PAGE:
As I mentioned in the latest issue of our premium publication, over the past two weeks, a number of document imaging software vendors released their numbers for the three months ended Dec. 31, 2014. I would have liked to cover some of these numbers in the newsletter, but since all the information is publicly available anyhow, I bumped it for some original content. Anyhow, here are some of the highlights I pulled off of news releases, presentations, and transcripts of analyst calls:
- For Q4, Lexmark reported Perceptive Software revenue of $99M, which represented 37% YoY growth.
- For FY14, Lexmark reported Perceptive Software revenue of $313M or 31% growth.
- That sounds great, until you get to the fine print where it says, “Perceptive Software organic growth of -10% for Q4, excludes acquisitions completed in the past four quarters. Perceptive Software organic growth of -3% for the full year 2014. (ReadSoft and its $100M of annual revenue was the big acquisition).
- In the analyst conference call, CFO and VP David Reeder said Perceptive revenue was negatively affected by “large deal timing and a shift from perpetual license to subscription sales.”
- Perceptive did, however, manage an operating income of $11M in Q4, up considerably from 2013’s $2M income for Q4, and up $3M from Q3. The fourth quarter boosted Perceptive’s operating income for the year to $14M – a $16M improvement from the previous year.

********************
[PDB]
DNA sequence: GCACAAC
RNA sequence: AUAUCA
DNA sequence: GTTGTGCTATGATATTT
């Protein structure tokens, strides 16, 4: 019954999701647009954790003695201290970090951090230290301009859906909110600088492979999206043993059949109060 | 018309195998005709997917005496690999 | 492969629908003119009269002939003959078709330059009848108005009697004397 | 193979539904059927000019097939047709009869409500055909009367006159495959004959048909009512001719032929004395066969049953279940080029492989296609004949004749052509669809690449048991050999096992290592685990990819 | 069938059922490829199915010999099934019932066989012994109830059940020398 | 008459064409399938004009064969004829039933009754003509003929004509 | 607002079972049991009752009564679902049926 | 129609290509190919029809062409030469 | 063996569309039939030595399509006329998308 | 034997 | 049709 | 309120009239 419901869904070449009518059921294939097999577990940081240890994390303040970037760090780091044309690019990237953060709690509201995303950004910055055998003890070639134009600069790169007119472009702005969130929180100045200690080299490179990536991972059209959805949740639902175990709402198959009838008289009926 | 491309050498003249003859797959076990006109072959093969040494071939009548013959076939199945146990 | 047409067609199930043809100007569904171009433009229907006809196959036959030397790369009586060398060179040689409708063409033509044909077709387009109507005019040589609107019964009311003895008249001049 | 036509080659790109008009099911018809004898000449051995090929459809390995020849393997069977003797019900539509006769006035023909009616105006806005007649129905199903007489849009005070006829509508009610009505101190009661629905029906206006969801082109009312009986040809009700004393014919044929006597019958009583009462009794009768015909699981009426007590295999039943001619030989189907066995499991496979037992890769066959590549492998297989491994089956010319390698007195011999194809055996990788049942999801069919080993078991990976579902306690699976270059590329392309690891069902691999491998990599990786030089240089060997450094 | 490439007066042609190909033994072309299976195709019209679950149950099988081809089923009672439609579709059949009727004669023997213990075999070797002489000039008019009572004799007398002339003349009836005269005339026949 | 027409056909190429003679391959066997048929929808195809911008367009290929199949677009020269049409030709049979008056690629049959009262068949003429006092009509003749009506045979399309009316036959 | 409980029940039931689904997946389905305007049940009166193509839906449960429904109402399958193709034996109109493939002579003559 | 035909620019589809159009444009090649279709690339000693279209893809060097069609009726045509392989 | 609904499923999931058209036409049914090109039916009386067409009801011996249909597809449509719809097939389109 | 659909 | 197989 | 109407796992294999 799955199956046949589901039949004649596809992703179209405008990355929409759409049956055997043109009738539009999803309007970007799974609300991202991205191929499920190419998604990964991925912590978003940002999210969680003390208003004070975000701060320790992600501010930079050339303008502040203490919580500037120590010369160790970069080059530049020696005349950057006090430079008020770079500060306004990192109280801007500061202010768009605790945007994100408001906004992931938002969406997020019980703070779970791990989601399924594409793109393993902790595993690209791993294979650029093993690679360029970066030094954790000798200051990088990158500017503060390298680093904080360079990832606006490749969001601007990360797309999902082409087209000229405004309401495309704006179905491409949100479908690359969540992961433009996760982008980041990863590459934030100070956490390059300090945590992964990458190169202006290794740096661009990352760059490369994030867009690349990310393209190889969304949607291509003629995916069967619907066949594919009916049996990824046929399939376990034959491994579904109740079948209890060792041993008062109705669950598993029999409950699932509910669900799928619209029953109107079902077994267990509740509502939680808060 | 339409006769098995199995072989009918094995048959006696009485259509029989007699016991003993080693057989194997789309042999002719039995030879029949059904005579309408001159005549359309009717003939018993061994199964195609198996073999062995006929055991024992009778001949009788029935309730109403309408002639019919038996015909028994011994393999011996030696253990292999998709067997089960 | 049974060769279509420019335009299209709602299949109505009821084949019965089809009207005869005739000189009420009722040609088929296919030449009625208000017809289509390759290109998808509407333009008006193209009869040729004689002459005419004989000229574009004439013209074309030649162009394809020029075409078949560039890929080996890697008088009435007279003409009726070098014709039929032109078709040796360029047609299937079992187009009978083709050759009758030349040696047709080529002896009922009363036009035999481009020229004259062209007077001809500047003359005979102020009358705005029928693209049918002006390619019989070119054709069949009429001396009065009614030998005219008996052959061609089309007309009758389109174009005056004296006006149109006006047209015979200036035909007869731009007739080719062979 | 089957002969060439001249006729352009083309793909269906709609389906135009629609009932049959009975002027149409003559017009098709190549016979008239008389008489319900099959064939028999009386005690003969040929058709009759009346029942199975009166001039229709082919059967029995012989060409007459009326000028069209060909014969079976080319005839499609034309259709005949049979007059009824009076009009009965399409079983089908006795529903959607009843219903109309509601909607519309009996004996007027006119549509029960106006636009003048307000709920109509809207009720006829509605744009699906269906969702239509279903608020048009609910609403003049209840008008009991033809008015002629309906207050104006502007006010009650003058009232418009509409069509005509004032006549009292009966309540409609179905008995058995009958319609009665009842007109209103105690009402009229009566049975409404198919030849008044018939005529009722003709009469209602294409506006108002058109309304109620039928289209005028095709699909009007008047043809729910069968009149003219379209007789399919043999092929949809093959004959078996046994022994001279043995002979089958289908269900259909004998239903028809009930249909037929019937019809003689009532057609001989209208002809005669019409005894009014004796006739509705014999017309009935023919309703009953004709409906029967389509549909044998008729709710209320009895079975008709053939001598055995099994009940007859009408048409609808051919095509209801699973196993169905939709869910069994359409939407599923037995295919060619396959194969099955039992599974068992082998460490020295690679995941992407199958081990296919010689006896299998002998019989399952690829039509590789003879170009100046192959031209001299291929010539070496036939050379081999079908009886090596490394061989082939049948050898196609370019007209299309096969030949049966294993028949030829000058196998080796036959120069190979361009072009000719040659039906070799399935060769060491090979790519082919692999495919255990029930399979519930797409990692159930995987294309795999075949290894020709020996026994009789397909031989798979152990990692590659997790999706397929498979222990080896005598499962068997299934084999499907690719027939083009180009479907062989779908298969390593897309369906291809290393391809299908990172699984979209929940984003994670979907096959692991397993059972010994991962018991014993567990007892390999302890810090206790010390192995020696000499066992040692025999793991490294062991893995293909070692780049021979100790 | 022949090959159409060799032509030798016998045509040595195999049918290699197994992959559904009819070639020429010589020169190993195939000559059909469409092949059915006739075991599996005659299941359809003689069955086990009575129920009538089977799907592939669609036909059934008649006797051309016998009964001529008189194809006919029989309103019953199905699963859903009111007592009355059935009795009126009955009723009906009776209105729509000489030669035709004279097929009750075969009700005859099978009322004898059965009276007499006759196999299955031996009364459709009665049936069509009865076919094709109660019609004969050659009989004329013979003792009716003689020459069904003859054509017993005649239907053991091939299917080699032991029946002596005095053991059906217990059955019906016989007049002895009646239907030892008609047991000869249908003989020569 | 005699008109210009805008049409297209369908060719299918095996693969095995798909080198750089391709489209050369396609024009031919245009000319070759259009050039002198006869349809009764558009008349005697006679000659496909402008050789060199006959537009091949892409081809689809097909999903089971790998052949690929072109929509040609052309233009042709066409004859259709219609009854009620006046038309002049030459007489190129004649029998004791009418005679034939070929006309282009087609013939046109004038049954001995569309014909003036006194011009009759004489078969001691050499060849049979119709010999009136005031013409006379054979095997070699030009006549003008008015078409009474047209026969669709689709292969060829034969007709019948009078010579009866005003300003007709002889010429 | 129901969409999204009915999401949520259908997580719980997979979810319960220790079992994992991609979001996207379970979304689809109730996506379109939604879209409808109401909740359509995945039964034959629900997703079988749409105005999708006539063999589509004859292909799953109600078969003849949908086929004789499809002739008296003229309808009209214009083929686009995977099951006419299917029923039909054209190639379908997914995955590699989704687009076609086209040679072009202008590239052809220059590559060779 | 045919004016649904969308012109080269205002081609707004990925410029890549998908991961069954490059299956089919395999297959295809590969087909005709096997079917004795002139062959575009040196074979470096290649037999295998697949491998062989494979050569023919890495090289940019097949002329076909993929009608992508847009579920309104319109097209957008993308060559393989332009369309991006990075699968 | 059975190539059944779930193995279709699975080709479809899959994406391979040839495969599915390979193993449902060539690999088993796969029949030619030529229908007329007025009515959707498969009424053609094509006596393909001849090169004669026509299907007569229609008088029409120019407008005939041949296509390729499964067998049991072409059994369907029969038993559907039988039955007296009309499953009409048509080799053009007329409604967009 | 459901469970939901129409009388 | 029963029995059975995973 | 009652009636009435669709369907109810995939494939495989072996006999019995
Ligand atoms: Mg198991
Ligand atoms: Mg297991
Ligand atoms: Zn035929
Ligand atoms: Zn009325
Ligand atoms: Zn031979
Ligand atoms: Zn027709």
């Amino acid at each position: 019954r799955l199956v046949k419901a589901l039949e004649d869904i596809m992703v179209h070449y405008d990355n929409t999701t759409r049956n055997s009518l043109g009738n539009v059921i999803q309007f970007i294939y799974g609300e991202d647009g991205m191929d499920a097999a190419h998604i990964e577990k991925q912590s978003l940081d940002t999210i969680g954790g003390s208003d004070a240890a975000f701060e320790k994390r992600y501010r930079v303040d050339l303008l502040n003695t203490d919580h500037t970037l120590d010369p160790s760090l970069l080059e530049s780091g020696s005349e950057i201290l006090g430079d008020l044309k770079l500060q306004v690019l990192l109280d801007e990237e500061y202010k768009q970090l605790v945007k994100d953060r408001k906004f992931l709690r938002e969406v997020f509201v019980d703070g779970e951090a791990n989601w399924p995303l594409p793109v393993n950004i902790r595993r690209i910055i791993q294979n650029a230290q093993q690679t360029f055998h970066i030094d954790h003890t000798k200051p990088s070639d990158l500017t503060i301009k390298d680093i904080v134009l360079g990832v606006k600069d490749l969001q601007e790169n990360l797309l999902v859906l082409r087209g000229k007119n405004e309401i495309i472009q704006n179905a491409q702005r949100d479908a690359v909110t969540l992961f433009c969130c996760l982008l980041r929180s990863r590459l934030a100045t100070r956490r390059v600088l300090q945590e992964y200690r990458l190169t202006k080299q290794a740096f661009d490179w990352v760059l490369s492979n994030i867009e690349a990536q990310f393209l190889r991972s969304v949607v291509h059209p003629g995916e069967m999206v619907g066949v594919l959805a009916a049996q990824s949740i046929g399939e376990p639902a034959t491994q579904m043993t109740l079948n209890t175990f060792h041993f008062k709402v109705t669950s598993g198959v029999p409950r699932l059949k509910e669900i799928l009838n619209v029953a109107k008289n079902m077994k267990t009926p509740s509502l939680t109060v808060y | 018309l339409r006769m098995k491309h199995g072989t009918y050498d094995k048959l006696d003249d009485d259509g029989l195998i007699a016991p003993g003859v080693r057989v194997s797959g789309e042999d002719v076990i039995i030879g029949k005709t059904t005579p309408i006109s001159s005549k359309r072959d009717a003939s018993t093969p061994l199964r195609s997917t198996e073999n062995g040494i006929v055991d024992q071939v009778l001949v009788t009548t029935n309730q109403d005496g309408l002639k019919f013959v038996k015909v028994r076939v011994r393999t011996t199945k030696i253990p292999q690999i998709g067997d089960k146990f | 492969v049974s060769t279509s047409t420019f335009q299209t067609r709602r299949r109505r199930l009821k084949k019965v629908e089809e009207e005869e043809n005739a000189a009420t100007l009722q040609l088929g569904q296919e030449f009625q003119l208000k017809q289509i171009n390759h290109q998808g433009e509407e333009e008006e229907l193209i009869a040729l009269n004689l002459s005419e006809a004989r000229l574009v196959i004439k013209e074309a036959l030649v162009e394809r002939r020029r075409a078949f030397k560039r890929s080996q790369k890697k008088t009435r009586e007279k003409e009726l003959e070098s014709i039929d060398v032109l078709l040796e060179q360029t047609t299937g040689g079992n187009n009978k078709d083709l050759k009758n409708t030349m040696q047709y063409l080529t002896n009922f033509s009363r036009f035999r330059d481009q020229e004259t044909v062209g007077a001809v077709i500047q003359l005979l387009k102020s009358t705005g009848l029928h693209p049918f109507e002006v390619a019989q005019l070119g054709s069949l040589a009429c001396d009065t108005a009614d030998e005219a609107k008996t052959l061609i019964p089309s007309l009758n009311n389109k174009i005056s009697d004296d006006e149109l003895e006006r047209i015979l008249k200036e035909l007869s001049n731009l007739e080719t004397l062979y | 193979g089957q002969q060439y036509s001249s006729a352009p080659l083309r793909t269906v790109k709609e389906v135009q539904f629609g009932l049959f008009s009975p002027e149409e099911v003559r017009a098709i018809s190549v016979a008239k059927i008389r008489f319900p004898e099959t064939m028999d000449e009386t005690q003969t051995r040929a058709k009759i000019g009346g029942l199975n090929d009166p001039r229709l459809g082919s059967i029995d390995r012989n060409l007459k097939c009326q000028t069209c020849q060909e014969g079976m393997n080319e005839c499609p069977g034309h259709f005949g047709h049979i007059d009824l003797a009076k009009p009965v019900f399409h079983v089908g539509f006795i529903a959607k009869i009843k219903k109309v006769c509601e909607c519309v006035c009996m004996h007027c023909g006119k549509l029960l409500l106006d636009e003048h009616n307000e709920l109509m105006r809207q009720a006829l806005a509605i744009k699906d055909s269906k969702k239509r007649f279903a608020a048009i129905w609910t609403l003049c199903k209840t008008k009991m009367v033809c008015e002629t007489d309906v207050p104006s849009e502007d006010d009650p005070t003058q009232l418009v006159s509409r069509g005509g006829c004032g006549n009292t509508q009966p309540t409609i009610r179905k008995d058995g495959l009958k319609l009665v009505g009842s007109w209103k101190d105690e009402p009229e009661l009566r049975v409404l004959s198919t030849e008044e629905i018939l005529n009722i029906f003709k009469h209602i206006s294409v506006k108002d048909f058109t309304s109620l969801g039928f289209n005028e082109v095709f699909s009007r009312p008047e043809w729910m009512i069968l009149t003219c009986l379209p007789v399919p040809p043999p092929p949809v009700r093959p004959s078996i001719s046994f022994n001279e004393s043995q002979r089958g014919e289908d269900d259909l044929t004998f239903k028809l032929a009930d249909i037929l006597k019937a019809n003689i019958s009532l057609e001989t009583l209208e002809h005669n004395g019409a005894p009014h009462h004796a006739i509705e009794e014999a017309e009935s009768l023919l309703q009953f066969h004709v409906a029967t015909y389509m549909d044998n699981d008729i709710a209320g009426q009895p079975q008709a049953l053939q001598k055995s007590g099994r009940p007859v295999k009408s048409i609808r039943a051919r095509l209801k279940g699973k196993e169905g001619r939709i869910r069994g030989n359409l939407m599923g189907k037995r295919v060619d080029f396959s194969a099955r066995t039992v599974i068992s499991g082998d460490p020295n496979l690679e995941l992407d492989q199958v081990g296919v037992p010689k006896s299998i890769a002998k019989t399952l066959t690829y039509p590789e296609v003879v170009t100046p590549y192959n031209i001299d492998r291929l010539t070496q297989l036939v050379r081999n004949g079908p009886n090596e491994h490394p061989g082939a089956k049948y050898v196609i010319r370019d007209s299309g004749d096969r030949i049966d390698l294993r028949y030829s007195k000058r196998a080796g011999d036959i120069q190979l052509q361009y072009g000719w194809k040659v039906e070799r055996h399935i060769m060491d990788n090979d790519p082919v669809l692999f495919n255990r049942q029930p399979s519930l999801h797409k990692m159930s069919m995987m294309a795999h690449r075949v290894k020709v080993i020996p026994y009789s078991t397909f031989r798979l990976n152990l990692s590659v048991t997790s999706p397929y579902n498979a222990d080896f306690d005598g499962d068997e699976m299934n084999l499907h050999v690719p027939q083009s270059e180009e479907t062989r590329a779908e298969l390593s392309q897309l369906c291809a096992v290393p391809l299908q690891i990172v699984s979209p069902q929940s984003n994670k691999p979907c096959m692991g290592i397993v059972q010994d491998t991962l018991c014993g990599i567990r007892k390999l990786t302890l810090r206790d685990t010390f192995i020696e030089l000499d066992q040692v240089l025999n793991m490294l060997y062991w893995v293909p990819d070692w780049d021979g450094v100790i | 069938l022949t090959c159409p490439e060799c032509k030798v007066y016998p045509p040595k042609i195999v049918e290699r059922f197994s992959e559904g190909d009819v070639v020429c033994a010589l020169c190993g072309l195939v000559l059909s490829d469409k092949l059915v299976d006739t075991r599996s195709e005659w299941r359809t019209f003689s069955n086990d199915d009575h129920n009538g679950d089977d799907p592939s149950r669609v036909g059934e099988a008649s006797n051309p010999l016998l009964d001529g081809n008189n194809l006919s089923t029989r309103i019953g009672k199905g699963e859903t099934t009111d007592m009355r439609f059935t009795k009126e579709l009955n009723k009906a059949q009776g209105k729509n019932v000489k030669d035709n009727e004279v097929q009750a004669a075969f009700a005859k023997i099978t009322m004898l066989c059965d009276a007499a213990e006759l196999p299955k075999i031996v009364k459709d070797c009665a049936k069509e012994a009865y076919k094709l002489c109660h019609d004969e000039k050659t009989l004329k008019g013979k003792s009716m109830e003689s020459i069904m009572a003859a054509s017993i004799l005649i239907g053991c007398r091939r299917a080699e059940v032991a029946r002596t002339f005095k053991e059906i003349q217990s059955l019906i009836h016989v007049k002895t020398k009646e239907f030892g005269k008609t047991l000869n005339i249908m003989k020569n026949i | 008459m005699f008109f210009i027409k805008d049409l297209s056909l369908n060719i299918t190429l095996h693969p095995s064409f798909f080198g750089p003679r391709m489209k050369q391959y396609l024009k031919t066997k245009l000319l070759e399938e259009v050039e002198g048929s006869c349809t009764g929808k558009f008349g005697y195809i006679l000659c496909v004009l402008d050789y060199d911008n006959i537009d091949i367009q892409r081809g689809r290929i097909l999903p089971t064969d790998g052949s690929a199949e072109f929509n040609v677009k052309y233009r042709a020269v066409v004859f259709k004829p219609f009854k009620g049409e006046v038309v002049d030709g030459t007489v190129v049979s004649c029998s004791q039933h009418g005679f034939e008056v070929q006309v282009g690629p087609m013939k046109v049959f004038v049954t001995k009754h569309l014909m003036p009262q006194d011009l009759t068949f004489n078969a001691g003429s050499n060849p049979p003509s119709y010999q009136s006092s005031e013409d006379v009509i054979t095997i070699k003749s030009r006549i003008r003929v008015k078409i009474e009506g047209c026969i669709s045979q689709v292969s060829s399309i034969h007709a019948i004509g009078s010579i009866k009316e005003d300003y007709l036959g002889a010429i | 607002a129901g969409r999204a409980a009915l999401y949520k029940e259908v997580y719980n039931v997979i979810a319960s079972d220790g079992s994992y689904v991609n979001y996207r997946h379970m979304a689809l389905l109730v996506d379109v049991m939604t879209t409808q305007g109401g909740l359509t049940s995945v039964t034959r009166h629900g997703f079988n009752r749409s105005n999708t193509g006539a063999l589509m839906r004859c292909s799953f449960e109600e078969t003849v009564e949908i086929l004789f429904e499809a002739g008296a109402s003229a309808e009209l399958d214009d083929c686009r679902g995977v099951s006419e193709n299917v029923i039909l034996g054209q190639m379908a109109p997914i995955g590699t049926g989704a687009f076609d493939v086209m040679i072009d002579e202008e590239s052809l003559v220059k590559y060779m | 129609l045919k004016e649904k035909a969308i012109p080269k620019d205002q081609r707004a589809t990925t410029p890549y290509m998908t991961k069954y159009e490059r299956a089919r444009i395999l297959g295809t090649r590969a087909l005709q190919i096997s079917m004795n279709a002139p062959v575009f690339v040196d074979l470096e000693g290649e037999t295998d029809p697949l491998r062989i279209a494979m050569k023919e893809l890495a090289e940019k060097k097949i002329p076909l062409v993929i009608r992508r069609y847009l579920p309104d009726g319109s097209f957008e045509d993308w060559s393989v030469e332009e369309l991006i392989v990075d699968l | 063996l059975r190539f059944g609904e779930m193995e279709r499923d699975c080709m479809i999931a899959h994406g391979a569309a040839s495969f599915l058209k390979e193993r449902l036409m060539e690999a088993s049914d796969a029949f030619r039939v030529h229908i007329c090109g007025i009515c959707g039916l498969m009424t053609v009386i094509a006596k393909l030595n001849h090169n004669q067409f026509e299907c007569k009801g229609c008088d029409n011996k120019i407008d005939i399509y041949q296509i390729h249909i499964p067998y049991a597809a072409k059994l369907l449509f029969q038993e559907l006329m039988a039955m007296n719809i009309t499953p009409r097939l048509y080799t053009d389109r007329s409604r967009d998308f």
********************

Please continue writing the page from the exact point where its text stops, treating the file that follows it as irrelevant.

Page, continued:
- Commented CEO Paul Rooke, “We also expect continued growth and margin expansion in Perceptive Software as we strengthen our solutions offerings, factor in a full year of the cost and expense reductions taken in the second half of 2014, optimize maintenance pricing, and execute the expected cost synergies with the integration of ReadSoft.”
- Rooke also commented that he felt Perceptive was on target for hitting Lexmark’s 2016 goals of $500M in annual revenue and 25% operating margins. “Perceptive Software revenue and operating income continued to make steady progress to our 2016 revenue and operating margin targets. We are quite pleased with the trajectory of the business as revenue and operating margin grew year-over-year and sequentially.”